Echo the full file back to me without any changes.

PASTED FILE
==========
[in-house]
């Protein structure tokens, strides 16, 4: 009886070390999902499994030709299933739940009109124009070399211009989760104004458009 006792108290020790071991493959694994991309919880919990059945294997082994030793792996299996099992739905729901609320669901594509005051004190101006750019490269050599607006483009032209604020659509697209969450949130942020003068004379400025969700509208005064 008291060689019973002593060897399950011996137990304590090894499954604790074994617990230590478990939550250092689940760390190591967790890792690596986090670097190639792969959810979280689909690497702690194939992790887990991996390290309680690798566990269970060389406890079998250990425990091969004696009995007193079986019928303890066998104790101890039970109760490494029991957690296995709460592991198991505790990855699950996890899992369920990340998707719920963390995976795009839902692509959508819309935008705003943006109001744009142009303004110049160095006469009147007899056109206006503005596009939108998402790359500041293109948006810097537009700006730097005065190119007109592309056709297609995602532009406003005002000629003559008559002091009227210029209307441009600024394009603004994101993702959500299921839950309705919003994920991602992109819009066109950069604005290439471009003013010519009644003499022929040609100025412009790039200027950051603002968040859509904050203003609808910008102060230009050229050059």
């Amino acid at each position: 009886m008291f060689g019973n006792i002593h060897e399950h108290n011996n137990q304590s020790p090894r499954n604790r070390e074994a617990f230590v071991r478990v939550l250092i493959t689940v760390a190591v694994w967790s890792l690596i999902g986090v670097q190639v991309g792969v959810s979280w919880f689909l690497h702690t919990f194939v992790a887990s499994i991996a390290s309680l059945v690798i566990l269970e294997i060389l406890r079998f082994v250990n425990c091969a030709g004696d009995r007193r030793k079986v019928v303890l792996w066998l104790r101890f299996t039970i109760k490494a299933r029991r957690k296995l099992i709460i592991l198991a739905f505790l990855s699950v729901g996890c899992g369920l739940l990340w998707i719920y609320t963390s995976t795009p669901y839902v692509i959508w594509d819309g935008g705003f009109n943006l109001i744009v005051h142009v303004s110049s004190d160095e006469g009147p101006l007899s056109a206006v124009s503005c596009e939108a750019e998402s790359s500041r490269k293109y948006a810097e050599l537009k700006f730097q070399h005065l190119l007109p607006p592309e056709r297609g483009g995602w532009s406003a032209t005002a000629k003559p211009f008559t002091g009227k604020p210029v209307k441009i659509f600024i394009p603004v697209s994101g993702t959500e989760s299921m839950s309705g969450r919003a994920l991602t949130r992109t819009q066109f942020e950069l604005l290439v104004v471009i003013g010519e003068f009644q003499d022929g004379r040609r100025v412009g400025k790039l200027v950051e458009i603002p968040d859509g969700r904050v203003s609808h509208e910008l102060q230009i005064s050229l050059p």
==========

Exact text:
[in-house]
């Protein structure tokens, strides 16, 4: 009886070390999902499994030709299933739940009109124009070399211009989760104004458009 006792108290020790071991493959694994991309919880919990059945294997082994030793792996299996099992739905729901609320669901594509005051004190101006750019490269050599607006483009032209604020659509697209969450949130942020003068004379400025969700509208005064 008291060689019973002593060897399950011996137990304590090894499954604790074994617990230590478990939550250092689940760390190591967790890792690596986090670097190639792969959810979280689909690497702690194939992790887990991996390290309680690798566990269970060389406890079998250990425990091969004696009995007193079986019928303890066998104790101890039970109760490494029991957690296995709460592991198991505790990855699950996890899992369920990340998707719920963390995976795009839902692509959508819309935008705003943006109001744009142009303004110049160095006469009147007899056109206006503005596009939108998402790359500041293109948006810097537009700006730097005065190119007109592309056709297609995602532009406003005002000629003559008559002091009227210029209307441009600024394009603004994101993702959500299921839950309705919003994920991602992109819009066109950069604005290439471009003013010519009644003499022929040609100025412009790039200027950051603002968040859509904050203003609808910008102060230009050229050059």
């Amino acid at each position: 009886m008291f060689g019973n006792i002593h060897e399950h108290n011996n137990q304590s020790p090894r499954n604790r070390e074994a617990f230590v071991r478990v939550l250092i493959t689940v760390a190591v694994w967790s890792l690596i999902g986090v670097q190639v991309g792969v959810s979280w919880f689909l690497h702690t919990f194939v992790a887990s499994i991996a390290s309680l059945v690798i566990l269970e294997i060389l406890r079998f082994v250990n425990c091969a030709g004696d009995r007193r030793k079986v019928v303890l792996w066998l104790r101890f299996t039970i109760k490494a299933r029991r957690k296995l099992i709460i592991l198991a739905f505790l990855s699950v729901g996890c899992g369920l739940l990340w998707i719920y609320t963390s995976t795009p669901y839902v692509i959508w594509d819309g935008g705003f009109n943006l109001i744009v005051h142009v303004s110049s004190d160095e006469g009147p101006l007899s056109a206006v124009s503005c596009e939108a750019e998402s790359s500041r490269k293109y948006a810097e050599l537009k700006f730097q070399h005065l190119l007109p607006p592309e056709r297609g483009g995602w532009s406003a032209t005002a000629k003559p211009f008559t002091g009227k604020p210029v209307k441009i659509f600024i394009p603004v697209s994101g993702t959500e989760s299921m839950s309705g969450r919003a994920l991602t949130r992109t819009q066109f942020e950069l604005l290439v104004v471009i003013g010519e003068f009644q003499d022929g004379r040609r100025v412009g400025k790039l200027v950051e458009i603002p968040d859509g969700r904050v203003s609808h509208e910008l102060q230009i005064s050229l050059p």